Caliban's mother, Sycorax the witch. “The raven is (4) SCENE II. The still-ver'd Bermoothes.] Shake
called corvus of CORAX , ... it is said that rareas speare's first knowledge of the storin-vex'd coast of the
birdes be fed with deaw of heaven all the time that they Bermudas, was probably acquired from Sir Walter
have no black feathers by benefite of age," lib. xii. c. 10.
The same author will also account for the choice which is Raleigh's “ Discoverie of the Large, Rich, and Beautiful Empire of Guiana," 1596, wherein, after speaking of the
made, in the monster's speech, of the south-west wind. Channel of Bahama, the author adds, -" The rest of the
~ This southern wind is hot and moyst. ... Southern Indies for calms, and diseases, are very troublesome; and
winds corrupt and destroy; they heat and maketh men the Bermudas á hellish sca, for thunder, lightning, and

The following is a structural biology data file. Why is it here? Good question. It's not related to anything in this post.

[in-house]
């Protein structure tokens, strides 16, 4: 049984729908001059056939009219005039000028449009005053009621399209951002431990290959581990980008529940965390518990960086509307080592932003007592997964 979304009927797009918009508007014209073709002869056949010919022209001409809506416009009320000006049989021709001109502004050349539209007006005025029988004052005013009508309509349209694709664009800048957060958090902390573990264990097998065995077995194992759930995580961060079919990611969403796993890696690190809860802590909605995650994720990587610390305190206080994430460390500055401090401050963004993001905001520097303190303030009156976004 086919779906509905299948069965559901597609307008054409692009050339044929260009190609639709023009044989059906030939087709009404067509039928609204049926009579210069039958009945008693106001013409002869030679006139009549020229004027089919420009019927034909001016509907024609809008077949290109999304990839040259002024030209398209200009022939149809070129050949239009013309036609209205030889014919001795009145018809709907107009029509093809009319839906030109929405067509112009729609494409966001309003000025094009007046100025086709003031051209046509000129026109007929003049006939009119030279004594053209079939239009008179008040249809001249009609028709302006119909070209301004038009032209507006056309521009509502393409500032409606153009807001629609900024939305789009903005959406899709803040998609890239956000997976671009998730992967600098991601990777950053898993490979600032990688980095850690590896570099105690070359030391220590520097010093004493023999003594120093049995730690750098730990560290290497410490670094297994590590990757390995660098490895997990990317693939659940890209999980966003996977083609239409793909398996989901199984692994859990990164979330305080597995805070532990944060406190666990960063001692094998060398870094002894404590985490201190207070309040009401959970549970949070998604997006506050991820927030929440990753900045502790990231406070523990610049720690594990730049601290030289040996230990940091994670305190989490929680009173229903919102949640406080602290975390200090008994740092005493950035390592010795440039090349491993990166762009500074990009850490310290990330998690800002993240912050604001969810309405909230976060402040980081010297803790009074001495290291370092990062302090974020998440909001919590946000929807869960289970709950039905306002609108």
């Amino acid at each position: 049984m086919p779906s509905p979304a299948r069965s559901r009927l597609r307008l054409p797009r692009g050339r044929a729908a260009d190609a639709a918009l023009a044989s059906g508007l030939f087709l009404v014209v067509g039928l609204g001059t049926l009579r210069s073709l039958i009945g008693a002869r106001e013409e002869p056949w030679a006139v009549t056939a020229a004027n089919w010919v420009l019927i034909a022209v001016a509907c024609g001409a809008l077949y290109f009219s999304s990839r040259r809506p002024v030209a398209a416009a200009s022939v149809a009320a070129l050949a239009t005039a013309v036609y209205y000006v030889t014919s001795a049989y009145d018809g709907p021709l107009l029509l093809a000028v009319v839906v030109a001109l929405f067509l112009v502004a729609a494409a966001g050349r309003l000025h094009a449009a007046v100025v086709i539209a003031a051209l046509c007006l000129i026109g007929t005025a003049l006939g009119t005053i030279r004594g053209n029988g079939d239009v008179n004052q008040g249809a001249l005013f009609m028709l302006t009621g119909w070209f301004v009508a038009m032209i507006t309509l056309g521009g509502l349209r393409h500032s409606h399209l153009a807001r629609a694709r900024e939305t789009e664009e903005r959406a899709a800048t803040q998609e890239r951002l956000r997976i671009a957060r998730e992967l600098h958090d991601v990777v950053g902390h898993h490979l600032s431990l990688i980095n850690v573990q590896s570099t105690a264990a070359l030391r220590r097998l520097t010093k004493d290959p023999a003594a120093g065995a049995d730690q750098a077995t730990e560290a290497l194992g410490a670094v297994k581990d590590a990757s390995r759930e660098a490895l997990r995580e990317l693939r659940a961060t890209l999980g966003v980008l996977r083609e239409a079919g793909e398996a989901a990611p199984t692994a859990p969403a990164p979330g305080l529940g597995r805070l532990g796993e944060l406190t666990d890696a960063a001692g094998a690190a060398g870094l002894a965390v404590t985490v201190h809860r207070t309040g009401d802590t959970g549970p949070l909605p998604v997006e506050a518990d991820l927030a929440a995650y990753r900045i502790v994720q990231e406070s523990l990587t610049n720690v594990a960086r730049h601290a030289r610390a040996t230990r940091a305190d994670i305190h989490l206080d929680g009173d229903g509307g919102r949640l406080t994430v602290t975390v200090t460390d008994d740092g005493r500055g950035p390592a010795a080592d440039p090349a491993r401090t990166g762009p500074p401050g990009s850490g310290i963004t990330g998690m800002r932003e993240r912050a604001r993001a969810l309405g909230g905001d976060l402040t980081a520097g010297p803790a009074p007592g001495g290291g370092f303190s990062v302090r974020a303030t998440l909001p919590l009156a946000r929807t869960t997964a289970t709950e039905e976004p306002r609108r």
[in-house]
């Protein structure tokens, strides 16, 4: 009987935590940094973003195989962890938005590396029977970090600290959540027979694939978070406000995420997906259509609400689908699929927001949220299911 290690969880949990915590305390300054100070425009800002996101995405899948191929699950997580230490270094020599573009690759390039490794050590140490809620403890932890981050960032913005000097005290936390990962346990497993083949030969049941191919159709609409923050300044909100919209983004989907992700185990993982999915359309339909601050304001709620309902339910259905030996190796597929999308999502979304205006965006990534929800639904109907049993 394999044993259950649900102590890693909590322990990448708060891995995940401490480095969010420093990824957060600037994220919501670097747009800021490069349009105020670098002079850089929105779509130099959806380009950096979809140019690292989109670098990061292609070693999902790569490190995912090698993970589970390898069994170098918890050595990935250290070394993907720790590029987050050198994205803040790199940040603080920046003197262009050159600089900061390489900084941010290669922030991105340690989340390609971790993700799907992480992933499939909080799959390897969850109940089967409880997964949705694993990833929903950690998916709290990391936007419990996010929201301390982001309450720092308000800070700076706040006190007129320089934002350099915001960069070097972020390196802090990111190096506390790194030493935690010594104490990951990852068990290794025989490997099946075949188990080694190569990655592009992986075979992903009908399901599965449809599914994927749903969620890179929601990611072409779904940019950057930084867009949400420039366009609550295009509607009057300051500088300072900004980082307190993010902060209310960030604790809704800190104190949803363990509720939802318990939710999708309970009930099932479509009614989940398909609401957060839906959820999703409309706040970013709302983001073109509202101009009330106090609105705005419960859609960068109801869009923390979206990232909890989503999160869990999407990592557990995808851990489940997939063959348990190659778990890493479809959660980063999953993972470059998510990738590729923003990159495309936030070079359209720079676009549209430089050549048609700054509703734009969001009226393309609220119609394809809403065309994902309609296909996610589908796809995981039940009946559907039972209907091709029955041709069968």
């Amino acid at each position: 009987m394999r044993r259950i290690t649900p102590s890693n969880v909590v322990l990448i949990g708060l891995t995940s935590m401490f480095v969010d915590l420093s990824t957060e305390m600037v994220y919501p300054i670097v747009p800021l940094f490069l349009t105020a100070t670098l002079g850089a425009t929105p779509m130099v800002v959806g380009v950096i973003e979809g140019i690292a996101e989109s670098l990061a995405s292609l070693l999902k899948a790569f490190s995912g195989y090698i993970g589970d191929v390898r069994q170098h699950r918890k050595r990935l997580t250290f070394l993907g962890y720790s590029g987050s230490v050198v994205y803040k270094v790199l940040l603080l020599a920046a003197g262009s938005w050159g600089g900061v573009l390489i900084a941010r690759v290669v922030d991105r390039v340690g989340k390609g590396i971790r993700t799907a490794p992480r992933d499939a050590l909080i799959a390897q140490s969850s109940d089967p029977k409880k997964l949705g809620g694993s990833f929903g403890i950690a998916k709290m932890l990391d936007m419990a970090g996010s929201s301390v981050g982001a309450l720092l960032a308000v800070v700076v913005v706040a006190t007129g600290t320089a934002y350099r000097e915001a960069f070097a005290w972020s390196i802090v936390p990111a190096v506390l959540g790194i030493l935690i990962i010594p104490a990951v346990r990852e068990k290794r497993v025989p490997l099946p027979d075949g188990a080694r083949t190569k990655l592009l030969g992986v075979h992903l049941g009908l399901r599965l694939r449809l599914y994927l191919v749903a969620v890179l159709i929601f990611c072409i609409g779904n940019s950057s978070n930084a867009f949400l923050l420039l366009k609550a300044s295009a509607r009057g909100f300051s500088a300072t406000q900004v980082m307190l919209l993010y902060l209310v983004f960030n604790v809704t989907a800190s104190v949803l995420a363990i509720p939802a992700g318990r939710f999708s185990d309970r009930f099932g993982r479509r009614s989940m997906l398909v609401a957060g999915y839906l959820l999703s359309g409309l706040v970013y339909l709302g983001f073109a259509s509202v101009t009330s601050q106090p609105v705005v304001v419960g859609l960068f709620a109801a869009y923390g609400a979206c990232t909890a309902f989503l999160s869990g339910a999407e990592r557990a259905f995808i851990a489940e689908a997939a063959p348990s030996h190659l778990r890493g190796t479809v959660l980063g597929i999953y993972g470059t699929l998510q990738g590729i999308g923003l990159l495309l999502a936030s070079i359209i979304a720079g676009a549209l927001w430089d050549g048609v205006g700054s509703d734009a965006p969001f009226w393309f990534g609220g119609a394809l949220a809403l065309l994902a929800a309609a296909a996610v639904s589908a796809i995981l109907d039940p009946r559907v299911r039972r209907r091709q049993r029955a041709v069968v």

fall into sicknesse," lib. xi. c. 3.-DOUCE. storms." (See Chalmers' Apology, p. 578.) Or he might have derived his information from Hakluyt's Voyages,
(7) SCENE II. - It would control my dam's god, Setebos. ] 1600, in which there is a description of Bermuda, by
The same work, Eden's History of Travayle, contains a Henry May, who was shipwrecked there in 1593.
curious notice, showing that Setebos was a mythological personage in the creed of the Patagonians :
“The captayne retayned two of these [giants] which (5) SCENE II.-CALIBAN.] It has been surmised that the idea of this marvellous creation was derived from the
were youngest and beste made. He tooke them by a